The latest solar image (above) shows a rather quiet looking sun with only a couple of visible sunspot regions (indicated by arrows). With no sunspots actively flaring, the sun's X-ray output has flatlined. The number of nearly or completely spotless days should increase over the next few years as we continue to move away from the solar maximum phase of cycle 24 and approach the next solar minimum phase and the beginning of solar cycle 25 (current location indicated by arrow below).
We are currently more than seven years into Solar Cycle 24 and it appears the solar maximum of this cycle was reached in April 2014 during a spike in activity. Going back to 1755, there have been only a few solar cycles in the previous 23 that have had a lower number of sunspots during its maximum phase. The peak of activity in April 2014 was actually a second peak in solar cycle 24 that surpassed the level of an earlier peak that occurred in March 2012. While many solar cycles are double-peaked, this is the first one in which the second peak in sunspot number was larger than the first peak. The sunspot number plot below also shows a clear weakening trend in solar cycles since solar cycle 22 peaked around 1990.
Sunspot numbers for solar cycles 22, 23 and 24 which shows a clear weakening trend; courtesy Dr. David Hathaway, NASA/MSFC
Consequences of weak solar cycles
There can be important consequences from weak solar cycles; especially, if they are part of a long-term pattern. First, this particular weak solar cycle has resulted in rather benign “space weather” in recent times with generally weaker-than-normal geomagnetic storms. By all Earth-based measures of geomagnetic and geoeffective solar activity, this cycle has been extremely quiet. However, while a weak solar cycle does suggest strong solar storms will occur less often than during stronger and more active cycles, it does not rule them out entirely. In fact, the famous "superstorm" Carrington Event of 1859 occurred during a weak solar cycle (#10). In addition, there is some evidence that most large events such as strong solar flares and significant geomagnetic storms tend to occur in the declining phase of the solar cycle. In other words, there is still a chance for significant solar activity in the months and years ahead.
400 years of sunspots with Maunder and Dalton Minimums; courtesy wikipedia
Second, it is pretty well understood that solar activity has a direct impact on temperatures at very high altitudes in a part of the Earth’s atmosphere called the thermosphere. This is the biggest layer of the Earth’s atmosphere which lies directly above the mesosphere and below the exosphere. Thermospheric temperatures increase with altitude due to absorption of highly energetic solar radiation and are highly dependent on solar activity.
Finally, if history is any guide, it is safe to say that weak solar activity for a prolonged period of time can have a cooling impact on global temperatures in the troposphere which is the bottom-most layer of Earth’s atmosphere - and where we all live. There have been two notable historical periods with decades-long episodes of low solar activity. The first period is known as the “Maunder Minimum”, named after the solar astronomer Edward Maunder, and it lasted from around 1645 to 1715. The second one is referred to as the “Dalton Minimum”, named for the English meteorologist John Dalton, and it lasted from about 1790 to 1830 (below).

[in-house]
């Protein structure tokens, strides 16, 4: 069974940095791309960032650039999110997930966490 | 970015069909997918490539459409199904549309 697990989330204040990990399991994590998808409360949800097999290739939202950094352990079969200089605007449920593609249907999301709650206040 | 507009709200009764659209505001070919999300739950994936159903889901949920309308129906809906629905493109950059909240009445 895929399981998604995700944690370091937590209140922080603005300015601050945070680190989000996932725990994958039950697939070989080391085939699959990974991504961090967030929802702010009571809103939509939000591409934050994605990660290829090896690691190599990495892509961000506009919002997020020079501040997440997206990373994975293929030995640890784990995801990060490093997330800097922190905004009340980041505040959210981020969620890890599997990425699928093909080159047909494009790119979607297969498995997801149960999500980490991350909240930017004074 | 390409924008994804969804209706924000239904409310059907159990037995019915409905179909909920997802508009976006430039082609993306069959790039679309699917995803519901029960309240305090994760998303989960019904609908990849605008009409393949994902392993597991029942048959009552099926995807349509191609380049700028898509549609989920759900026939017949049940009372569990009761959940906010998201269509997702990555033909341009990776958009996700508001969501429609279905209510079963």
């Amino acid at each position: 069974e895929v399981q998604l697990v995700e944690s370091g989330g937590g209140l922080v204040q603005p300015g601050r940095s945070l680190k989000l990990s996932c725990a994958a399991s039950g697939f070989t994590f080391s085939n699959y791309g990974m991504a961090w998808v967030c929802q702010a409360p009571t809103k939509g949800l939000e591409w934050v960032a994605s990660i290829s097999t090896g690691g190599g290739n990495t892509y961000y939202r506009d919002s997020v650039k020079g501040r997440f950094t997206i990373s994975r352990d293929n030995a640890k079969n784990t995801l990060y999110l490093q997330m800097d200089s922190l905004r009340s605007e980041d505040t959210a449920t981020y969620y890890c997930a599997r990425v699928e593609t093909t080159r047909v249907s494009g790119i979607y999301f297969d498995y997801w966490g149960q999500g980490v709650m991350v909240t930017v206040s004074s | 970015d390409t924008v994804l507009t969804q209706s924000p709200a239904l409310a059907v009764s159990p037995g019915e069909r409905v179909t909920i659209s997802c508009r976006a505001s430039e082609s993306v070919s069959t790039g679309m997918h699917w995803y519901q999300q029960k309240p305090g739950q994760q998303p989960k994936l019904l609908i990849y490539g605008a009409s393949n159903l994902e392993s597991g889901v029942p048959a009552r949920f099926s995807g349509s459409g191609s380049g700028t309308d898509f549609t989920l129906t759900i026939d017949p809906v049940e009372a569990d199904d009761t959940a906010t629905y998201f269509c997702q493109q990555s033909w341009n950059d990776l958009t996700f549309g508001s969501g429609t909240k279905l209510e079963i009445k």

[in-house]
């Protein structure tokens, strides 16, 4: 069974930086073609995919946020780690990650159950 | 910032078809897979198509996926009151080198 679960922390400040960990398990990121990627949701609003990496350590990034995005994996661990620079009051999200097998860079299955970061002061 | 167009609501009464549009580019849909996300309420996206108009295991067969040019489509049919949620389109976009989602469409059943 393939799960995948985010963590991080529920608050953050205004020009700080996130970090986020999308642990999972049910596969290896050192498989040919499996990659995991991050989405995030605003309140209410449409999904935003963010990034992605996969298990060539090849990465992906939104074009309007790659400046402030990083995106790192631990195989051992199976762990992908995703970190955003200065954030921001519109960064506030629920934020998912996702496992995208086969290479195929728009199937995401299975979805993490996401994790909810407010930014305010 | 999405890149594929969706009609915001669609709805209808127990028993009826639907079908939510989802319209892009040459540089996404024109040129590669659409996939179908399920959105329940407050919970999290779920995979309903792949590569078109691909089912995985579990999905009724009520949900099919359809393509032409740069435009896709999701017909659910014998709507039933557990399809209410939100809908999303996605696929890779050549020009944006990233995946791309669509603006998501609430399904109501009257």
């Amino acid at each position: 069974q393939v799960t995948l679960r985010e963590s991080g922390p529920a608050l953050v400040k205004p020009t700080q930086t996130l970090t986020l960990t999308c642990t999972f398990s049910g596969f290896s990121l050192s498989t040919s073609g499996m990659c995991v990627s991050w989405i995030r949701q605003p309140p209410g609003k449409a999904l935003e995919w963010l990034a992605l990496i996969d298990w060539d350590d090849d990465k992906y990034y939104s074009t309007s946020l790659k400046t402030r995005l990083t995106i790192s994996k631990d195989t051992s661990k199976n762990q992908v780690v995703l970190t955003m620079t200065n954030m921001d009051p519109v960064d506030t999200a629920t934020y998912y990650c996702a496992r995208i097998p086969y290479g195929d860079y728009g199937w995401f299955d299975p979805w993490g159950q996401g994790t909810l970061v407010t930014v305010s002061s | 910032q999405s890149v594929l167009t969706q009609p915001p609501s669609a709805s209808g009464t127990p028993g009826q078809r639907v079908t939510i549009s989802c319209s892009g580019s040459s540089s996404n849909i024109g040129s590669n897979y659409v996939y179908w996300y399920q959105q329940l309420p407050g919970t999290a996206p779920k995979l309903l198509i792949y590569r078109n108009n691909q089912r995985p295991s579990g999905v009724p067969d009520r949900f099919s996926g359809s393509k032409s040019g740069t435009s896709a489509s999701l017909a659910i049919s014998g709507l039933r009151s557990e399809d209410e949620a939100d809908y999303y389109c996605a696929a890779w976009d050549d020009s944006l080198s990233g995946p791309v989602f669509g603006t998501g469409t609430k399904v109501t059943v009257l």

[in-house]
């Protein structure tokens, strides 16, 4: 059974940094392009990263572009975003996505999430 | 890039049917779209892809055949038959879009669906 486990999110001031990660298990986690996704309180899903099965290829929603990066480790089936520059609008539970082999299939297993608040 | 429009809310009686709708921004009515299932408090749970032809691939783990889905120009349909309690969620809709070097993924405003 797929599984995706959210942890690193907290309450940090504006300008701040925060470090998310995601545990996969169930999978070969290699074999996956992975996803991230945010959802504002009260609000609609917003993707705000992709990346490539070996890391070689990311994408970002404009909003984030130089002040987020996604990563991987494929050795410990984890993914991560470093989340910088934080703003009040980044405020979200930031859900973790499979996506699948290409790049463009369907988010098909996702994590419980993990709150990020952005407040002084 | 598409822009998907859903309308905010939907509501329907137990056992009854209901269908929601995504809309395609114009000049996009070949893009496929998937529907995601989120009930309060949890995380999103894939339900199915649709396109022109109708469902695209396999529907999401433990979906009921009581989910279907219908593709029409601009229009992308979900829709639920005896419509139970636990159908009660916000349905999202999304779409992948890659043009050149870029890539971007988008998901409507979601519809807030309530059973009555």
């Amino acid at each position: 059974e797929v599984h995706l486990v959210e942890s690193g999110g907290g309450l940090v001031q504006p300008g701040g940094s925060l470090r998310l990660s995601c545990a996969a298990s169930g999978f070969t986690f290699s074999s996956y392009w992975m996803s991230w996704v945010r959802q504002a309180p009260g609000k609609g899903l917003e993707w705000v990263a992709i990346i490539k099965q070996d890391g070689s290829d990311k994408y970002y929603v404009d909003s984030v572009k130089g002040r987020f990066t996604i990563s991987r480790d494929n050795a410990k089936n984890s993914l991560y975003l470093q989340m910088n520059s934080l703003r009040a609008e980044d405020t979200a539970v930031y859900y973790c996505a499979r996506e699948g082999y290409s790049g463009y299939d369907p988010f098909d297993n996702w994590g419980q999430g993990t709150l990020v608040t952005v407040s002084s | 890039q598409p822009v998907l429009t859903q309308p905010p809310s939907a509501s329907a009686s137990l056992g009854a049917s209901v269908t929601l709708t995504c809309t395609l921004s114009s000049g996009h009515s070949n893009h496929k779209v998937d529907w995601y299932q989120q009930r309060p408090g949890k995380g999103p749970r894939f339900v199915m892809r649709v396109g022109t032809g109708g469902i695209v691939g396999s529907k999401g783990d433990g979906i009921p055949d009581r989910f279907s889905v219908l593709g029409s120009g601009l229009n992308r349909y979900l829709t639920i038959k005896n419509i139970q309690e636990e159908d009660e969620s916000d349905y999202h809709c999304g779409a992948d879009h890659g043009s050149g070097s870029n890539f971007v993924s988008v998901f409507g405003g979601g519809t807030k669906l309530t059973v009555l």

Both of these historical periods coincided with colder-than-normal global temperatures in an era that is now referred to by many scientists as the “Little Ice Age”. One of the reasons prolonged periods of weak solar activity may be associated with colder global temperatures has to do with a complicated relationship between solar activity, cosmic rays, and clouds on Earth. Research studies in recent years have found that in times of low solar activity - where solar winds are typically weak - more cosmic rays reach the Earth’s atmosphere which, in turn, has been found to lead to an increase in certain types of clouds that can act to cool the Earth.
The increasingly likely outcome for another historically weak solar cycle continues the recent downward trend in sunspot cycle strength that began over thirty years ago during solar cycle 22. If this trend continues for the next couple of cycles, then there would likely be increasing talk of another “grand minimum” for the sun which correlates to an extended decades-long period of low solar activity. Some solar scientists are already predicting that the next solar cycle will be even weaker than this current one which has been historically weak. However, it is just too early for high confidence in those predictions since many solar scientists believe that the best predictor of future solar cycle strength involves activity at the sun’s poles during a solar minimum phase – something we are now rapidly approaching.
Meteorologist Paul Dorian